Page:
TSO’s lead cello Joseph Johnson performs a popular Catalan song called ‘Song of the Birds’ along with photos from September 11.
On Saturday morning at the World Trade Center site in New York City, they will begin just after 8:46 a.m., 20 years after the horror began.
That is the moment, on September 11, 2001, when the first victims of the terrorist attack against the United States lost their lives. When fear and agony for others began. When New Yorkers looked to the highest point on the horizon and saw smoke filling the sky. When people turned on their televisions to see something bad, something great. American Airlines Flight 11, not yet known to be a plane hijacked by five al-Qaida terrorists, had flown toward the North Tower of the World Trade Center, exploding in a ball of smoke and fire. All 87 passengers and crew on board were killed instantly, the first victims of the attack.
The ceremony will begin on Saturday in Lower Manhattan, limited to relatives of the victims of the attack and invited dignitaries. It will consist of reading the names of the deceased that day.
So many names. Reading those names, saying them out loud, is the way this nation chooses to formally remember that day. The reading will be done aloud by relatives of the victims.
At 9:03 am, the reading will stop for a moment of silence. Church bells throughout the city will ring. This marks the time when United Airlines Flight 175 hit the South Tower in a ball of orange flames as people from all over the world watched live. Sixty more victims, passengers and crew, lost their lives at that moment when everyone in the world realized what was happening.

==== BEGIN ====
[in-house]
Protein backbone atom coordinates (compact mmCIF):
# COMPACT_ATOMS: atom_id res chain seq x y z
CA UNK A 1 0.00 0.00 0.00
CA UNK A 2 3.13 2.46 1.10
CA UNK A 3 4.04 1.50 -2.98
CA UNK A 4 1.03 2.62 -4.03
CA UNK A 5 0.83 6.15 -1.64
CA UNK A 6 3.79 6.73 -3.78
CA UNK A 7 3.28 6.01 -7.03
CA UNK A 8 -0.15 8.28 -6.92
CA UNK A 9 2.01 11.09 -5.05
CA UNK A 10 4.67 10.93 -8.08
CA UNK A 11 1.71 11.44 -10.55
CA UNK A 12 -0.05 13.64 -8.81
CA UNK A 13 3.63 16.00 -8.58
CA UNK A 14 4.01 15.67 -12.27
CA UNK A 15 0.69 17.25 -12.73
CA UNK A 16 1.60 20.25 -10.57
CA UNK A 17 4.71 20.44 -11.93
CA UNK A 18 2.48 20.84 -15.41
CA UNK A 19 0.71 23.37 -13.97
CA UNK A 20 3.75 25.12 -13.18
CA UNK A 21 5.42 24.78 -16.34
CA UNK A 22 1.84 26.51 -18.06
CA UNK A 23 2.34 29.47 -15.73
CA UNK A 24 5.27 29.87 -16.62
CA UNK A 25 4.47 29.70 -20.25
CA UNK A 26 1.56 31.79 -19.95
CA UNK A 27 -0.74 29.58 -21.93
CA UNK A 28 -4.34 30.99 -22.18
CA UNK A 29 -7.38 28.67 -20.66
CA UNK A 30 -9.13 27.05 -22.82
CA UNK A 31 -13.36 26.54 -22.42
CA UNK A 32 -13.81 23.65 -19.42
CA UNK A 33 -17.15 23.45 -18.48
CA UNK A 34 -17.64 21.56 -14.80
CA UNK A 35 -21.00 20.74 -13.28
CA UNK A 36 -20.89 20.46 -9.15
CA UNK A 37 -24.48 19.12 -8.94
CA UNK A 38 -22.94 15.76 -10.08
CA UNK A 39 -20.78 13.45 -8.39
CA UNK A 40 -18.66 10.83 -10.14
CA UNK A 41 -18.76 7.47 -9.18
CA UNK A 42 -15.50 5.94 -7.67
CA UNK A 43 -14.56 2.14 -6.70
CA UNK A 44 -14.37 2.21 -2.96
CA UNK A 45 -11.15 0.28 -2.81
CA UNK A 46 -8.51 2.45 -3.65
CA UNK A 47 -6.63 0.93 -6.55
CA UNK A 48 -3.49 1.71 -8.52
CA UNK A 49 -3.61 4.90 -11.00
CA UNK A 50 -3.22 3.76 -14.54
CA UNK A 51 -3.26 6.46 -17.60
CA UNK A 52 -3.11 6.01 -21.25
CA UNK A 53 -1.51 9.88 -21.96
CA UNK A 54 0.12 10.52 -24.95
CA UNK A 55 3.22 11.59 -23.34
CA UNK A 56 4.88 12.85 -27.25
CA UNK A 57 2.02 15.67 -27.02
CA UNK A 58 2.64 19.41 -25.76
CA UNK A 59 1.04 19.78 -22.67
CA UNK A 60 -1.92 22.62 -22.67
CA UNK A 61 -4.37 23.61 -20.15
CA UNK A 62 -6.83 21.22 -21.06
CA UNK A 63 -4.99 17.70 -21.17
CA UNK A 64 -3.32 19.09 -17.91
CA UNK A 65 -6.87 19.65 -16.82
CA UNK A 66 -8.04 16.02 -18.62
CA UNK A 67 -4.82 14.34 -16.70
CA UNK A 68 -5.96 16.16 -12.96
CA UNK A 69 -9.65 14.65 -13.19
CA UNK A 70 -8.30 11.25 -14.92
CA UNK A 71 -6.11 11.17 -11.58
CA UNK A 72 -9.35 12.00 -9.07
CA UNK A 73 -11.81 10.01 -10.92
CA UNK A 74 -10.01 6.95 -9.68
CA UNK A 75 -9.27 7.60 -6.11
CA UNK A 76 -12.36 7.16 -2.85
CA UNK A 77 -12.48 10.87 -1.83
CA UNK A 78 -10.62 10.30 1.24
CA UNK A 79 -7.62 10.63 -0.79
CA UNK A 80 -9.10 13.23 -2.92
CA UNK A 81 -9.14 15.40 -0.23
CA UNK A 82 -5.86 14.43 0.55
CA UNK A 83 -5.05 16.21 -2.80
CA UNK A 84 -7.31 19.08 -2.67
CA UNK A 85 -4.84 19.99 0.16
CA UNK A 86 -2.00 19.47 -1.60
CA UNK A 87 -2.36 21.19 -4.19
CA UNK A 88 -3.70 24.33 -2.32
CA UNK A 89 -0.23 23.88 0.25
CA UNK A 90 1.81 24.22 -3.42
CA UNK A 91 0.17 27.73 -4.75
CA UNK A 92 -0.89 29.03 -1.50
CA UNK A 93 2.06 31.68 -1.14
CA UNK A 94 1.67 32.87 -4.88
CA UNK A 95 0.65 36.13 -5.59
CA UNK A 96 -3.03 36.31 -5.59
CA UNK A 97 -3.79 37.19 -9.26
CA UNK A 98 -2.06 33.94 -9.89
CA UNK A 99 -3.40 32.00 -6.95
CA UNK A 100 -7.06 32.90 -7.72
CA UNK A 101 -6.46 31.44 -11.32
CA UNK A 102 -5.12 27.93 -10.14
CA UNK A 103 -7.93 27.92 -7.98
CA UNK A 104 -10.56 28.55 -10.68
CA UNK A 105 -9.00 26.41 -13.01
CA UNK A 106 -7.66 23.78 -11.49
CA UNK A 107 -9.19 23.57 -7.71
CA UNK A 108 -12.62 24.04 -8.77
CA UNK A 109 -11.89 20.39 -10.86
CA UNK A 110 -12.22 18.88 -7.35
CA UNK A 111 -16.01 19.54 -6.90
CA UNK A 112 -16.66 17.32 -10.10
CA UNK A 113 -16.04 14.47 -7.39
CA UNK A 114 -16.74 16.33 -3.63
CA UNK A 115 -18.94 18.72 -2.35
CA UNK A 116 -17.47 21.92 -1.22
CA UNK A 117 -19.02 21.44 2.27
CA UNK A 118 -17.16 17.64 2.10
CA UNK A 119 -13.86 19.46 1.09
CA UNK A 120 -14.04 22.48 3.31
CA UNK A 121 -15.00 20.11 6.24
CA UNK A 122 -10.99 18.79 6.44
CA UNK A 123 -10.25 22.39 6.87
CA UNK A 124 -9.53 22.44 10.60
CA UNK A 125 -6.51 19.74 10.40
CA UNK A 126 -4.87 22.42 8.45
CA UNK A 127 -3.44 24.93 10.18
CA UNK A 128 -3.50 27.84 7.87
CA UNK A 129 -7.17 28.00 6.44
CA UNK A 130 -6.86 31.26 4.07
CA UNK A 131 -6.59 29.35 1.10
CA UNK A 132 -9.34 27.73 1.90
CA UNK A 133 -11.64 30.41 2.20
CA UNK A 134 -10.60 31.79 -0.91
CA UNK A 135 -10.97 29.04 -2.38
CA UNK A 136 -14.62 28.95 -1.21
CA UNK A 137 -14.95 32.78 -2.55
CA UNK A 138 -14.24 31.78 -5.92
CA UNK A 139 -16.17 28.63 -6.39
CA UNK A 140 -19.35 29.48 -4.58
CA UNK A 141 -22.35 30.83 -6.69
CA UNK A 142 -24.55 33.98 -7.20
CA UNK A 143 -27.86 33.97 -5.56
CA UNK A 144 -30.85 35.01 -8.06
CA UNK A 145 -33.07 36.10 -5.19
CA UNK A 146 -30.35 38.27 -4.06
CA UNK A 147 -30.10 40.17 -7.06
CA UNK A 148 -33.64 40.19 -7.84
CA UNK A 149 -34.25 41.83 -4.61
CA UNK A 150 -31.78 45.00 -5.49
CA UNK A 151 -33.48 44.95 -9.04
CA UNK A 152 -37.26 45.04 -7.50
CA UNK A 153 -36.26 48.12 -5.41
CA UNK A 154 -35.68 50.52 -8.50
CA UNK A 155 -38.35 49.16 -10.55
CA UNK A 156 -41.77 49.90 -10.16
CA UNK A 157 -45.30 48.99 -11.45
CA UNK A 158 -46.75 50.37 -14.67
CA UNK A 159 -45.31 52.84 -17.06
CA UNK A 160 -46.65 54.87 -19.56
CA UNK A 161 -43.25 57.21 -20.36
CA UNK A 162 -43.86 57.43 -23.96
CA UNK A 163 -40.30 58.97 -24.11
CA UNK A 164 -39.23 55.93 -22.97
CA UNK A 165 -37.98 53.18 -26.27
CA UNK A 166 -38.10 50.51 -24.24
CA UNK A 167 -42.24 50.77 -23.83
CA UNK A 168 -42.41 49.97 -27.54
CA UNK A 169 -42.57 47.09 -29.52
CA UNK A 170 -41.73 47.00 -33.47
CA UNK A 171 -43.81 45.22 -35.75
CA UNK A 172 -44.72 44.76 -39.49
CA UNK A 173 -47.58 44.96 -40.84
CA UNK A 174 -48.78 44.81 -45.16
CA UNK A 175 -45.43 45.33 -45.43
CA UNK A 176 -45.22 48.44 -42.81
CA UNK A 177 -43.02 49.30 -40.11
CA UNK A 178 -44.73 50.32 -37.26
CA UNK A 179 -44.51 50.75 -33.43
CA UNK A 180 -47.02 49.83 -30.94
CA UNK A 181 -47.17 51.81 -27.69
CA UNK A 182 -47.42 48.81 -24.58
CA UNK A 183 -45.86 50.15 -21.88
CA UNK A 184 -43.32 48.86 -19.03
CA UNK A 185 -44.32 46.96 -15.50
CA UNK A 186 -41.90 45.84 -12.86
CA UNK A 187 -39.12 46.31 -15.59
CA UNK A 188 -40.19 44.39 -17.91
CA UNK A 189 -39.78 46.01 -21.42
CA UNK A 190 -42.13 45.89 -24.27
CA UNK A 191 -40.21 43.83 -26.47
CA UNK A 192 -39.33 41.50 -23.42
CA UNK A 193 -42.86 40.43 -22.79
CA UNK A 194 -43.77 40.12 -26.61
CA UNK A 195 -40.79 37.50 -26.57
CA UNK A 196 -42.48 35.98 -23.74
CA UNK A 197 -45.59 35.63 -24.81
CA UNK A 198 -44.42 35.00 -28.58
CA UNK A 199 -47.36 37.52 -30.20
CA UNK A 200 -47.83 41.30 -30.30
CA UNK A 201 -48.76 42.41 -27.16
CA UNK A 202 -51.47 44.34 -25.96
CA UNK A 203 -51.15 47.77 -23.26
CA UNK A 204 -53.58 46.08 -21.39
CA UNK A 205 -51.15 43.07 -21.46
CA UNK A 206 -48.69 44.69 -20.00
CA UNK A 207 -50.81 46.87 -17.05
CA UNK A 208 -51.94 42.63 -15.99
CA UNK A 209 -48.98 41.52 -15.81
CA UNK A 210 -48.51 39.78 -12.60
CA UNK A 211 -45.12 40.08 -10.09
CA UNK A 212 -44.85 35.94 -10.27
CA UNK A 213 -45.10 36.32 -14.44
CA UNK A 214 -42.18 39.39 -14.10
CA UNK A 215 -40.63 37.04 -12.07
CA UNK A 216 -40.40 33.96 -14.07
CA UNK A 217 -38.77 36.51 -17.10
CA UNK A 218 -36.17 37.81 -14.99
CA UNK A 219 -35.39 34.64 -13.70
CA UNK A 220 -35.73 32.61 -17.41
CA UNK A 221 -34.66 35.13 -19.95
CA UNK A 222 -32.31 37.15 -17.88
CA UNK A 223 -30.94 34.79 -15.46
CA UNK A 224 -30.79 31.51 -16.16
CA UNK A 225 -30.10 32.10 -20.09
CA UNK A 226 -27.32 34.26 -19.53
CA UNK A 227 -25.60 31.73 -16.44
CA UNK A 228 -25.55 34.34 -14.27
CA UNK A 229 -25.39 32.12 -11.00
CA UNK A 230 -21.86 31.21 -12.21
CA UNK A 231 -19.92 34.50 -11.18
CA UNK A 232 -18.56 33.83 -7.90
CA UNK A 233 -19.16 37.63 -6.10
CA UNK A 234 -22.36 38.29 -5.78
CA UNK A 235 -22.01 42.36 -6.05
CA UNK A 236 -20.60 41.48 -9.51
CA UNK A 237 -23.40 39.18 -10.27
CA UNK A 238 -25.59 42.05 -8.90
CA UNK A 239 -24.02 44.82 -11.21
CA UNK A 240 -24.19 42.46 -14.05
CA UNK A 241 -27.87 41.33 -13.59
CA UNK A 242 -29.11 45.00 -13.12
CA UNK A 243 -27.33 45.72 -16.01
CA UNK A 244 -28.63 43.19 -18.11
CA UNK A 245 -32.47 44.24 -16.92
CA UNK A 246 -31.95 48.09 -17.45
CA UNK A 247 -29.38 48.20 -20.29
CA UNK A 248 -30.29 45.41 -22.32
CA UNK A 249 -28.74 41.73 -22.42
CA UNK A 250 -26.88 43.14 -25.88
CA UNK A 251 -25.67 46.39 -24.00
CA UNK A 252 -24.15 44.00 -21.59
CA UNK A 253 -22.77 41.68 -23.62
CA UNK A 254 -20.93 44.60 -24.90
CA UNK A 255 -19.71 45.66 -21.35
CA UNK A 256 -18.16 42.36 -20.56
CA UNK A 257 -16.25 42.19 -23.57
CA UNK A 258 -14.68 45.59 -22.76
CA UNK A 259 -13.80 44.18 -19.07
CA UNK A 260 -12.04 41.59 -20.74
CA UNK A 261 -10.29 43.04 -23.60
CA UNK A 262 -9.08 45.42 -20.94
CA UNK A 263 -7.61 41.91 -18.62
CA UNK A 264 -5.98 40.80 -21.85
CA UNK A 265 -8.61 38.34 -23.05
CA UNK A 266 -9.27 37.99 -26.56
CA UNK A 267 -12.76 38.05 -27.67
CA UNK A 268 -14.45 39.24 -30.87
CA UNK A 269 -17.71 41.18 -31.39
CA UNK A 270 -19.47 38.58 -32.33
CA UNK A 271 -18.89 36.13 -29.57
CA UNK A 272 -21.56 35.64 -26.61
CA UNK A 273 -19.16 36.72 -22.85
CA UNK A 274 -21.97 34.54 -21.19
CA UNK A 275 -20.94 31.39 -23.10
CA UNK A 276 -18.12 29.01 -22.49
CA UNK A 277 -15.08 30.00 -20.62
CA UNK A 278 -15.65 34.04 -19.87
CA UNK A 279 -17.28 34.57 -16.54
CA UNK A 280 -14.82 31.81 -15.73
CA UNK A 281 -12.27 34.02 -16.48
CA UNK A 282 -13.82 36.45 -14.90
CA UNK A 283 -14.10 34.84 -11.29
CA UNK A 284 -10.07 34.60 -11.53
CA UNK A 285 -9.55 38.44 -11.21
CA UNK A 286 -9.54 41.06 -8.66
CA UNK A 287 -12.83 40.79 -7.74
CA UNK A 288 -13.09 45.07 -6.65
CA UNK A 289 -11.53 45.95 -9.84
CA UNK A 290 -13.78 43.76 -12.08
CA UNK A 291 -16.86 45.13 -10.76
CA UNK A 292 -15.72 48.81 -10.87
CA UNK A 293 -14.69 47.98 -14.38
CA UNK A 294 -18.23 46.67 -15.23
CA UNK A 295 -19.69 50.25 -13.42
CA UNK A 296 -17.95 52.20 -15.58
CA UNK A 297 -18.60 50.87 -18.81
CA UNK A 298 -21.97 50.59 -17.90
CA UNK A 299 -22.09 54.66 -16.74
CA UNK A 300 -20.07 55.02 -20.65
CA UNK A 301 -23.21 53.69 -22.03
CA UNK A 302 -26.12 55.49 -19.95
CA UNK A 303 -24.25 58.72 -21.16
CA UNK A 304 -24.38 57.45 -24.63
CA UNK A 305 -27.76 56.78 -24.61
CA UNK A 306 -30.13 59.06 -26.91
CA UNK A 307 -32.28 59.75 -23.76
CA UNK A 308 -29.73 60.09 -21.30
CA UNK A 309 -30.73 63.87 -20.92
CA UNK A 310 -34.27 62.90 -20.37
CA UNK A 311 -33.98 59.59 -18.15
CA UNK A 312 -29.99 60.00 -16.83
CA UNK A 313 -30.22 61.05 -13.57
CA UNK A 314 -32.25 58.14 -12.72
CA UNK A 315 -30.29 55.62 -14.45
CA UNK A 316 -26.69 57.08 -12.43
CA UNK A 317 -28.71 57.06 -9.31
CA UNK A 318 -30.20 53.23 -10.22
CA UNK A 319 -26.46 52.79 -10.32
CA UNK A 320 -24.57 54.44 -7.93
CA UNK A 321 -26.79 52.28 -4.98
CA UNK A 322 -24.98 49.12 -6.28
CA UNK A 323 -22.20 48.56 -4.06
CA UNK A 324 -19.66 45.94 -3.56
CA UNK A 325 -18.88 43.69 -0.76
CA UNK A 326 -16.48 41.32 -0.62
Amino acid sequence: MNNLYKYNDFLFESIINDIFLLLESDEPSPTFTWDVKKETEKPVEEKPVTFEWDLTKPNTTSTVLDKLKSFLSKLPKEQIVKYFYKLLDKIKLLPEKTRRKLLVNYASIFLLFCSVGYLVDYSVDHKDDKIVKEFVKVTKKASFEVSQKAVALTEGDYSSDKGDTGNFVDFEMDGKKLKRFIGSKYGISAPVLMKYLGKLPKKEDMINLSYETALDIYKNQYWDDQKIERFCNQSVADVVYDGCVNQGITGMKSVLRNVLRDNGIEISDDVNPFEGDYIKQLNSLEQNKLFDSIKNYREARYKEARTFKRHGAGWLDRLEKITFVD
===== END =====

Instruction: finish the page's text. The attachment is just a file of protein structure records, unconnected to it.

The reading of names will continue.
The site where the ceremonies will take place in New York is also built around those names, inscribed in black granite slabs around two giant reflecting pools at the site of the twin towers. It is, even on a normal day, a gloomy and thoughtful place in the heart of the hustle and bustle of midtown Manhattan, where people roam, look, and reflect. The names are carved into the stone of the monument, the absence they represent carved out of a material that seems so solid.
At 9:37 am the reading of names will be paused again. The church bells will ring. This was the time that American Airlines Flight 77 hit the Pentagon in Arlington, Virginia, across the river from Washington, killing 59 passengers and crew, and 125 people working inside the building. Having attacked the symbolic commercial heart of the United States, the terrorists had now also attacked its military headquarters.
On Saturday morning, they will also read those names at the Pentagon, where a memorial also stands today, made up of names inscribed on 184 separate cantilevered benches, marking that moment, remembering those lives.
They’ll keep reading those names, in New York and Arlington.
At 9:59 am, the readings will stop again. The church bells will ring again. This was the moment when the South Tower collapsed and 624 people were killed who had been trapped inside. There were office workers who had been trapped on the upper floors, trying to find the only intact staircase that would have led them to the lower level. There were firefighters and police officers who rushed into the building to try to save them. The efforts of those first responders were carried out by their colleagues, whose rescue work would continue for days and weeks.
The reading of the names will continue.